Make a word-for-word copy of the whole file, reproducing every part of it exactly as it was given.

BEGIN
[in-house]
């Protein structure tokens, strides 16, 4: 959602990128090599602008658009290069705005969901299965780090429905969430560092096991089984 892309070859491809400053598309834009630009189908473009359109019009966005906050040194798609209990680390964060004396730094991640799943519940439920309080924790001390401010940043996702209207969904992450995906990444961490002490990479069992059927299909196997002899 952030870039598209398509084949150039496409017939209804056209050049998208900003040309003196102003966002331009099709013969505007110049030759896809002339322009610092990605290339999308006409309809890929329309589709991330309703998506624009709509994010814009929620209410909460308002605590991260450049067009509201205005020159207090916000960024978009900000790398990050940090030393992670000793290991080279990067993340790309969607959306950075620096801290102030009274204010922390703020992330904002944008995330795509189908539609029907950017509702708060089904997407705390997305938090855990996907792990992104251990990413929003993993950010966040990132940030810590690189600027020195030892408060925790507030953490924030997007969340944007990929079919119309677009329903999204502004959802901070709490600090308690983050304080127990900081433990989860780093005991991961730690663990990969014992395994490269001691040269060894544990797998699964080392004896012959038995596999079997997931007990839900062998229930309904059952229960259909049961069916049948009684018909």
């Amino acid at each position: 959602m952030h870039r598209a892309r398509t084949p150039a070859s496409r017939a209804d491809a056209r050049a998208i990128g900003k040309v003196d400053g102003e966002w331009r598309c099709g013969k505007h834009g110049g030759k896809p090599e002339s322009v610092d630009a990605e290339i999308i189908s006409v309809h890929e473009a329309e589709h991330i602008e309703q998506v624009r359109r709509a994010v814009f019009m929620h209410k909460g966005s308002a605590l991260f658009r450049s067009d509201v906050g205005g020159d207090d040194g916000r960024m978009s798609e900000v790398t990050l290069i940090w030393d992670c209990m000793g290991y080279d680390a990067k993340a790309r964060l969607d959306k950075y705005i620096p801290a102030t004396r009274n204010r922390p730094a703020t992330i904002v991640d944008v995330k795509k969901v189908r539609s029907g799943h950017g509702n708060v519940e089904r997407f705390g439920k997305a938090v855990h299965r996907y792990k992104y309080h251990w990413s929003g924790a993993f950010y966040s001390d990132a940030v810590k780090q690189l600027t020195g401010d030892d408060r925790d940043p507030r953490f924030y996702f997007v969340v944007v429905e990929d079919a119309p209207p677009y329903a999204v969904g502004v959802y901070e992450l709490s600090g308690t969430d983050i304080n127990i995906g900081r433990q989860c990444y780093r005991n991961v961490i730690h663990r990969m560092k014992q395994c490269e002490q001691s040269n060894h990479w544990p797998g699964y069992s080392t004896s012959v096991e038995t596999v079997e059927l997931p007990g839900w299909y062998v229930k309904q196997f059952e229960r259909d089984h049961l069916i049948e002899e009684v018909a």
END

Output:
[in-house]
């Protein structure tokens, strides 16, 4: 959602990128090599602008658009290069705005969901299965780090429905969430560092096991089984 892309070859491809400053598309834009630009189908473009359109019009966005906050040194798609209990680390964060004396730094991640799943519940439920309080924790001390401010940043996702209207969904992450995906990444961490002490990479069992059927299909196997002899 952030870039598209398509084949150039496409017939209804056209050049998208900003040309003196102003966002331009099709013969505007110049030759896809002339322009610092990605290339999308006409309809890929329309589709991330309703998506624009709509994010814009929620209410909460308002605590991260450049067009509201205005020159207090916000960024978009900000790398990050940090030393992670000793290991080279990067993340790309969607959306950075620096801290102030009274204010922390703020992330904002944008995330795509189908539609029907950017509702708060089904997407705390997305938090855990996907792990992104251990990413929003993993950010966040990132940030810590690189600027020195030892408060925790507030953490924030997007969340944007990929079919119309677009329903999204502004959802901070709490600090308690983050304080127990900081433990989860780093005991991961730690663990990969014992395994490269001691040269060894544990797998699964080392004896012959038995596999079997997931007990839900062998229930309904059952229960259909049961069916049948009684018909």
């Amino acid at each position: 959602m952030h870039r598209a892309r398509t084949p150039a070859s496409r017939a209804d491809a056209r050049a998208i990128g900003k040309v003196d400053g102003e966002w331009r598309c099709g013969k505007h834009g110049g030759k896809p090599e002339s322009v610092d630009a990605e290339i999308i189908s006409v309809h890929e473009a329309e589709h991330i602008e309703q998506v624009r359109r709509a994010v814009f019009m929620h209410k909460g966005s308002a605590l991260f658009r450049s067009d509201v906050g205005g020159d207090d040194g916000r960024m978009s798609e900000v790398t990050l290069i940090w030393d992670c209990m000793g290991y080279d680390a990067k993340a790309r964060l969607d959306k950075y705005i620096p801290a102030t004396r009274n204010r922390p730094a703020t992330i904002v991640d944008v995330k795509k969901v189908r539609s029907g799943h950017g509702n708060v519940e089904r997407f705390g439920k997305a938090v855990h299965r996907y792990k992104y309080h251990w990413s929003g924790a993993f950010y966040s001390d990132a940030v810590k780090q690189l600027t020195g401010d030892d408060r925790d940043p507030r953490f924030y996702f997007v969340v944007v429905e990929d079919a119309p209207p677009y329903a999204v969904g502004v959802y901070e992450l709490s600090g308690t969430d983050i304080n127990i995906g900081r433990q989860c990444y780093r005991n991961v961490i730690h663990r990969m560092k014992q395994c490269e002490q001691s040269n060894h990479w544990p797998g699964y069992s080392t004896s012959v096991e038995t596999v079997e059927l997931p007990g839900w299909y062998v229930k309904q196997f059952e229960r259909d089984h049961l069916i049948e002899e009684v018909a």